Back to the nylon or fiberglass cloth. After tacking the cloth in place I apply the pvc glue in very light coats as not to melt the ABS plastic. use the pvc glue spairingly. The use of the gel makes the plastic with the cloth very hard while the pvc glue leaves it flexible.
About gel ca. You can buy a large tube at the hobby shop and have most of the glue go bad before you get a chance to use it.
I visit my local Wal Mart and buy a bunch of the very small tubes from them. Then the gel does not go bad before I can use it. I also make field repairs using these small tubes of gel and all sorts of other things. I try and never go to the flying field without it. I have included a photo of the Gel CA that I get at Wal Mart. Before you complain about the cost of the small tubes remember you will use all of the tube before any of it has a chance to go bad.
Lee
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Old 07-13-2002, 04:42 PM
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Default Glass & PVC cement

My experience with glass cloth & PVC cement was bad. I used it on a Great Planes ARF Spitfire. After a number of flights, the inside of the cowl was gummy and slimey. It would clean up OK but just do it again with the raw fuel (from front bearing) and exhaust residue that the engine throws out. Maybe I used the wrong stuff but it was what I was using in the yard on my sprinkler system. I tore out the PVC'd glass (easily, as it didn't stick all that well either) and redid it in epoxy.

Yes epoxy doesn't much stick to the plastic. However, I have found it sticks well enough, particularly if you glass the whole inside and it endures normal wear and tear and the occasional nose over. It isn't hard to do. Takes maybe 30 minutes with 2 oz cloth and your choice of epoxy. I use EZ Lam, others use Z-poxy or West system. I used to use polyester resin but it melts certain types of plastic. I'm allergic to CA, but can use it sparingly, and the thought of using that much CA on glass cloth bugs me.
Old 07-14-2002, 02:35 AM
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Default Plastic cowls

Well, I've been reading all the posts on the plastic cowl. After reading them all, I decided that me and Mr. Oatey was going to put the 2 oz cloth in today. It went on in a few minutes. I put the Oatey PVC cement on no heavier than it took to bond the fiberglass down. It turned out real neat. It didn't melt through anywhere. I just used the swaub thats attached to the can lid.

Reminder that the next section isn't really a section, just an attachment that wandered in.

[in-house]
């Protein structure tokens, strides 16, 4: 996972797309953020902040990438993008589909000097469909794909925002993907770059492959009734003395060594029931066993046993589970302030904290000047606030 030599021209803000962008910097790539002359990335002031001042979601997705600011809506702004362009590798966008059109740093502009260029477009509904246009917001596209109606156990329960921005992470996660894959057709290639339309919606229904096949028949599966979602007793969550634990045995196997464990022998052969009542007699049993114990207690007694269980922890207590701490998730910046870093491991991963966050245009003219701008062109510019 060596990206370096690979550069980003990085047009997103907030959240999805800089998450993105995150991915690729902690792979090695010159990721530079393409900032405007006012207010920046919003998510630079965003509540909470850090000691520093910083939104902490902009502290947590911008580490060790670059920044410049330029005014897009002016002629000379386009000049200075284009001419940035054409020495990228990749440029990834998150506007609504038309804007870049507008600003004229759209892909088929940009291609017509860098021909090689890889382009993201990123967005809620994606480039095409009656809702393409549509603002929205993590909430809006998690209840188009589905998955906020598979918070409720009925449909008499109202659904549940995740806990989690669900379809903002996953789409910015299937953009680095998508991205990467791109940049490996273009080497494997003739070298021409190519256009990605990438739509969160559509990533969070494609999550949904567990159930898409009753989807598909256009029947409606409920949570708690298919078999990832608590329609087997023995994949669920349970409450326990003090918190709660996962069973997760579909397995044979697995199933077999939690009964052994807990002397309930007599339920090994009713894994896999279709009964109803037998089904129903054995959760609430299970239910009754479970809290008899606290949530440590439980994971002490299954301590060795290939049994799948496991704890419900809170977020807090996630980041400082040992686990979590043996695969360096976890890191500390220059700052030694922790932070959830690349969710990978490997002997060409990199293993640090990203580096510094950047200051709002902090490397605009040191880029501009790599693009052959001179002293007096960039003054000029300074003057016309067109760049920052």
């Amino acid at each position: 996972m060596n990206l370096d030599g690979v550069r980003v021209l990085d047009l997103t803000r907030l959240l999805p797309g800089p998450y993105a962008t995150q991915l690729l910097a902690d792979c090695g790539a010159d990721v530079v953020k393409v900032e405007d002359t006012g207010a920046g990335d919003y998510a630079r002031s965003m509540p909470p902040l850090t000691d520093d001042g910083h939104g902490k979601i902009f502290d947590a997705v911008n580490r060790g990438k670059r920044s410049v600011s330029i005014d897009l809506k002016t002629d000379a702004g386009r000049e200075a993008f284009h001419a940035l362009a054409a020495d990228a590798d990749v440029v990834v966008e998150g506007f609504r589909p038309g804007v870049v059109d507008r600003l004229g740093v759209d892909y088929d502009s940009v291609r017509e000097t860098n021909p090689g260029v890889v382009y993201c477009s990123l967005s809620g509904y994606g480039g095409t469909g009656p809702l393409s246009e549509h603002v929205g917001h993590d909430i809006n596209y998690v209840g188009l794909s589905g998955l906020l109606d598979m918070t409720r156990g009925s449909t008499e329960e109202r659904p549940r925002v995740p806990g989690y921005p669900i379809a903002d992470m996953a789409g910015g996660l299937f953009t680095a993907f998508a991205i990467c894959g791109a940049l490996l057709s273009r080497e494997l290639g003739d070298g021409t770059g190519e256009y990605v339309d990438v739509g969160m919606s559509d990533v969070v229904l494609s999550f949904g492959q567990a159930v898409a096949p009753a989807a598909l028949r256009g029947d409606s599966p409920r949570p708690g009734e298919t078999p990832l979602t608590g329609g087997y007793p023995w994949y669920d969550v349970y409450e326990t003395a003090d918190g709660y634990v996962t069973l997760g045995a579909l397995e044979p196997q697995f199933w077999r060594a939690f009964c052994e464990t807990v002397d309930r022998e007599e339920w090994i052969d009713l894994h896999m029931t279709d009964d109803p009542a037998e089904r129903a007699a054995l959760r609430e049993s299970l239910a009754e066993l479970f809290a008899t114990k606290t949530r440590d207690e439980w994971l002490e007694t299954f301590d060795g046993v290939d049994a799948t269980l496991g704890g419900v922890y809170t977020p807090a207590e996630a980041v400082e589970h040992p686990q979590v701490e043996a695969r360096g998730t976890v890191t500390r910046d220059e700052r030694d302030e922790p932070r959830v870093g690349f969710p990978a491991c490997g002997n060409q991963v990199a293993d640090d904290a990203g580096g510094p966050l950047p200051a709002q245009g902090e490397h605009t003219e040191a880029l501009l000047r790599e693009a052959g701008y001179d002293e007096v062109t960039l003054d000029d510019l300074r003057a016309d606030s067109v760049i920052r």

I suppose I should now put a couple coats of 30 min epoxy in there to try to stiffen it up a little and maybe fuel proofing if it's going to do like Mr. Thud_Driver says? With the way this cement attacks the PVC, I cannot help but think that it will bond well.

I was wanting to put another layor of glass along the sides where the screw will be and all accross the fron inside because that's where the plastic isa the thinest. 2 oz cloth is rather light weight stuff.

I also went to Walmart and bought some CA Gel after I had glassed the cowl. But there are several other pieces of plastic on this jewel. They will all get their chance.

Thanks to everyone who voiced advice here.

Jim
Old 07-14-2002, 07:02 PM
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Default PVC & Glass cloth

That was the other thing I noticed about the PVC cement and glass cloth was that the cowl didn't get a whole lot stiffer or stronger. After I ripped it out (like I said, it didn't stick any better than the epoxy to the Great Planes plastic cowl) and put a new epoxy & cloth job inside the cowl, everything got nice and stiff, almost like a rock. Actually, your're making a second cowl inside and in contact with the plastic one. If it delaminates, you can always shoot some thin CA in there as you would when you bang it up.

For me, the epoxy & cloth goes in just as fast and the result was better with no worries. It must take almost an extra minute to mix the epoxy. I also had to wait for the PVC cement to set so the time element was about a push.

To reinforce the screw holes, take an EZ hinge and zap it over the area where the hole is going to be on the inside of the cowl. Can do either before or after the glass cloth job, or just add extra layers of cloth. There's usually enough trimings for around the nose and attach points.

I've not tried epoxy over the PVC/glass job so I don't know. I do know that I didn't get the cloth completely sealed with the cement (I think it need two light coats) and ended up with oil seepage under the cloth.

Just my experiences!